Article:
“Parents Score As Disney Pulls Sexy New Merida” [x]
“Hundreds of thousands of parents have validated Walt Disney’s saying “All dreams can come true if we have the courage to pursue them.”
“…Disney (DIS -1.14%) has listened to the more than 210,000 petitioners who complained about the sexy makeover given to the fiery-haired Merida, heroine of “Brave.” The media giant on Wednesday restored the original, more realistic version (pictured, left) to its official princess Website, although it hasn’t yet released a statement about whether it will keep the original depiction for the long term.
Still, not everyone is convinced that Disney will stay loyal to the original Merida. The character’s creator, Brenda Chapman, told the San Jose Mercury Newsthat she’s waiting for final word from Disney.
“I will stay dubious until they give an official statement about changing the image to match the original version of Merida,” she said. Chapman had earlier given a stinging rebuke about the makeover, calling it a “blatantly sexist marketing move based on money.”
I’m still waiting to see what the new artwork will look like but hey, at least Disney got the message!
I just noticed, when she says ‘you most’ she breaks eye contact to look at her hair
There’s so much symbolism in this movie though like when the mirror breaks at the end and all the stuff about the hair so along with being extremely cute and catchy Tangled is also really deep.
I could watch this movie forever.
Gothel directs most of her loving gestures towards Rapunzel’s hair. In “Mother Knows Best”, Gothel gives a particularly noticeable, prolonged look at her hair and rubs her cheek against it. She also calls Rapunzel her “flower” several times.
First time watching “Tangled”, afterwards I thought, but Mother Gothel did seem to care for her in the beginning. Did she actually care for her, just a little? But after watching it a second time, I noticed all of her subtle ways of emotionally manipulating Rapunzel into being dependent on her (convincing her that staying inside was for her own good, and constantly chipping away at her self esteem before dismissing it as “just teasing” with a smile and a wave, keeping her compliant with small kindnesses like going away to get Rapunzel the shells she wanted), and all of the subtle signs that even as Gothel acted like she loved Rapunzel, all she really cared about was her hair.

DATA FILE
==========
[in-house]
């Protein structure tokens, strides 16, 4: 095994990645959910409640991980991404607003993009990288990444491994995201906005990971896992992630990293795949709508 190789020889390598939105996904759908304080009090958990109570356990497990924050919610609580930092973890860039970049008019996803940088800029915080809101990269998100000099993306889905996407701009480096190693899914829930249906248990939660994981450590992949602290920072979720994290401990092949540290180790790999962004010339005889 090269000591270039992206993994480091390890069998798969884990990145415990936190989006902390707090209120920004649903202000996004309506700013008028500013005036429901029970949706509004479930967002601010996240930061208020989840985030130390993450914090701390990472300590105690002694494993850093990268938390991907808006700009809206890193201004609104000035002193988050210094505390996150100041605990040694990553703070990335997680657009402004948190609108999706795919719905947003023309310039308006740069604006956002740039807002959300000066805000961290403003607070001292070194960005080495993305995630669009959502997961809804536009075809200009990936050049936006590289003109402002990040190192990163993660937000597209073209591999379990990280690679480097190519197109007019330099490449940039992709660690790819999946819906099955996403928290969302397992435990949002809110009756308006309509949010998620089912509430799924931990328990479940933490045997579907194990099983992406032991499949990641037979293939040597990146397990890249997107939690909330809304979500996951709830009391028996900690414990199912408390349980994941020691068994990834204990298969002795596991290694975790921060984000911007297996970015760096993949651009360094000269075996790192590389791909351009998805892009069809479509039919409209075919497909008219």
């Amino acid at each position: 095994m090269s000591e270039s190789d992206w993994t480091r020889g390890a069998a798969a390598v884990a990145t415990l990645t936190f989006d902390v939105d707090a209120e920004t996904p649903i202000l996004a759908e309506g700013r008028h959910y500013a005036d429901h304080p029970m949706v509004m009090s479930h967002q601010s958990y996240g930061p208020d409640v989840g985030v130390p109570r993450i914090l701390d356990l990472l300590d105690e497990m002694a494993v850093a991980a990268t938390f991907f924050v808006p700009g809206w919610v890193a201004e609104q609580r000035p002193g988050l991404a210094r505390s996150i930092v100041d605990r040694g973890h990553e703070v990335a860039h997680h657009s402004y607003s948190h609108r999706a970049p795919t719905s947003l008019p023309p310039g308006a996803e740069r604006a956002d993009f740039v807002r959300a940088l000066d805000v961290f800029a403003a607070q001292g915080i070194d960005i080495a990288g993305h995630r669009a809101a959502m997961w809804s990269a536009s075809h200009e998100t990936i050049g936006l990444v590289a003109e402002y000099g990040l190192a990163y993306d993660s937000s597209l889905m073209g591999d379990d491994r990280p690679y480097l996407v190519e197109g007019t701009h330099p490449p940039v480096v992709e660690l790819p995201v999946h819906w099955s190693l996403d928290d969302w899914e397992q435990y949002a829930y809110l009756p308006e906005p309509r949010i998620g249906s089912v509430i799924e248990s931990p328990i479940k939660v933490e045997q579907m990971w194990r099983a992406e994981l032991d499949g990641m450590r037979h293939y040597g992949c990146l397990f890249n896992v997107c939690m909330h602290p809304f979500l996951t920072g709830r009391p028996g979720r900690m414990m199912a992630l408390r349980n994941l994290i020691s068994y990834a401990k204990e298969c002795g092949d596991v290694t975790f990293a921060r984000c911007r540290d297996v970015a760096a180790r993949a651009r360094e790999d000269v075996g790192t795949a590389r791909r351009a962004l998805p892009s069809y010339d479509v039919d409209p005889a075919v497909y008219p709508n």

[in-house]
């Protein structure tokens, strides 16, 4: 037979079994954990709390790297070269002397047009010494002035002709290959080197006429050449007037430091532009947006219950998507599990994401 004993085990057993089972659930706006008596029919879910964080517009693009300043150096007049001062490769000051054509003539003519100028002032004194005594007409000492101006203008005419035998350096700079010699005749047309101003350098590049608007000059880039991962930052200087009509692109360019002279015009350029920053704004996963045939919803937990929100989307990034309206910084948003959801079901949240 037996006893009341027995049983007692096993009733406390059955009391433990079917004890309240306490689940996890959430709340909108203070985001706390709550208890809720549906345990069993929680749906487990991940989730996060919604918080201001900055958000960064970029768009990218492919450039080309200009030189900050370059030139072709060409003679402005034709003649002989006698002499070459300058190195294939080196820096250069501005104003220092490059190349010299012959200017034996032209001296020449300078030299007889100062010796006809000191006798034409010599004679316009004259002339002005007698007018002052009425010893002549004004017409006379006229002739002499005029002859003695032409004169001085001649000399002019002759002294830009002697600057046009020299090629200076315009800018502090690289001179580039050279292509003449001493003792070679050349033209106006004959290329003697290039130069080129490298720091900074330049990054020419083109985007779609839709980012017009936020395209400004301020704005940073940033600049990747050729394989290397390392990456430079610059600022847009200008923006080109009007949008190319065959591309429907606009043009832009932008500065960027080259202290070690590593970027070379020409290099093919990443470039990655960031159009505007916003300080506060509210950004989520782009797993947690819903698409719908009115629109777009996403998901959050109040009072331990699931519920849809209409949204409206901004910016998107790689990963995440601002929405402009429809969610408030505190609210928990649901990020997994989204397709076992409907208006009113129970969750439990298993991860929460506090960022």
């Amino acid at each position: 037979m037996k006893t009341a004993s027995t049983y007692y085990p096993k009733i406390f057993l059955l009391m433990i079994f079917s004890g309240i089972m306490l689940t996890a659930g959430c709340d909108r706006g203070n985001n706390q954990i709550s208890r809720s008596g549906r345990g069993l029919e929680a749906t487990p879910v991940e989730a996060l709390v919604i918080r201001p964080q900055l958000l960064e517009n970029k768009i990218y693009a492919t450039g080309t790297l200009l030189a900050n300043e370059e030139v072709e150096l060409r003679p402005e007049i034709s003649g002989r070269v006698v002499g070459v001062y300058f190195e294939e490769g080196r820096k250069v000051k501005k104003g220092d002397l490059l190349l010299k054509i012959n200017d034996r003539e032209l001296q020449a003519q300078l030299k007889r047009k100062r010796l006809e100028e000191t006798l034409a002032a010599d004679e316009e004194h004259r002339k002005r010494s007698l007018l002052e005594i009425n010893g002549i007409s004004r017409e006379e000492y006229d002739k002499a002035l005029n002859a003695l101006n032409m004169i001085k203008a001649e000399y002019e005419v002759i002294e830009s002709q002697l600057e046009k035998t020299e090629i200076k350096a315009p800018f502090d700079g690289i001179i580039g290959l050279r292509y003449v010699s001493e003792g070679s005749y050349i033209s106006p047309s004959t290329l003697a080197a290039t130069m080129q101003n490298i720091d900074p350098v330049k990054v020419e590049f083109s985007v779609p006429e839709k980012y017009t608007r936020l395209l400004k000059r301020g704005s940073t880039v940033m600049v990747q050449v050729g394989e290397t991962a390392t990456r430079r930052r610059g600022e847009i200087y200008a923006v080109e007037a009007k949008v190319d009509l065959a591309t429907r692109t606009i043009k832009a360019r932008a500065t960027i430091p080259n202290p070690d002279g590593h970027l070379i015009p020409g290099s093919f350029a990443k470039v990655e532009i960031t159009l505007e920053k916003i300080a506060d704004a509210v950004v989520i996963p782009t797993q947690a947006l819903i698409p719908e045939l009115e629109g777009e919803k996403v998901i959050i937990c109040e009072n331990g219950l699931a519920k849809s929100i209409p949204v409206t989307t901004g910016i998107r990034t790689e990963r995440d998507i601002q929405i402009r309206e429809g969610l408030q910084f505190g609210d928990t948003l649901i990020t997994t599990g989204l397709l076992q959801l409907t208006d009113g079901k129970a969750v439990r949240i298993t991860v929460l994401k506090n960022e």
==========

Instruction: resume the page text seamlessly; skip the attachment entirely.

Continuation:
Basically, “Tangled” is really clever at showing an emotionally abusive, parasitic and manipulative family relationship. It’s effective because it’s so subtle.
THANK YOUUU. MOTHER GOTHEL NEVER LOVED RAPUNZEL, JUST HER HAIR. KIDNAPPING A LITTLE GIRL AND MAKING HER BELIEVE YOU’RE HER MOTHER, ALL THE WHILE PREENING OVER HER HAIR IS NOT LOVE, IT’S A SICK WAY TO STAY YOUNG FOREVER AT SOMEONE ELSE’S EXPENSE.
made a cameo appearance in “James and the Giant Peach”
WE WERE LITERALLY JUST TALKING ABOUT THIS THE OTHER DAY
That’s not Jack. The just have the same kind of face. The guy in James and the Giant Peach isn’t even TALL ENOUGH TO BE JACK.
He’s a short round skeleton guy.
Do not spread these liiies.
Um actually, it’s a legitimate reference.
Henry Sellick directed both movies and Tim Burton produced both. Obviously, they knew what animation model they were using.
Upon entering the room, the centipede tellingly says, “A Skellington?” instead of “A skeleton?” thus referring to the character of Jack Skellington.
If you watch the clip on Youtube [x], you can see that he’s actually pretty tall as he walks up behind James. Plus, the only “roundness” to him is caused by his rather thick jacket, which is resting on his ribcage, the only relatively “bulky” bit of his frame.
Even the scene in general shares a number of similarities with the scene in Oogie’s Lair from The Nightmare Before Christmas. (ie. the use of blacklights, the hero descending from above the scene on a string, and a character almost getting cut in half right down the middle)
He may not be wearing his pinstripe suit, and for the story’s sake it can’t actually be “Jack Skellington,” but it’s the same model.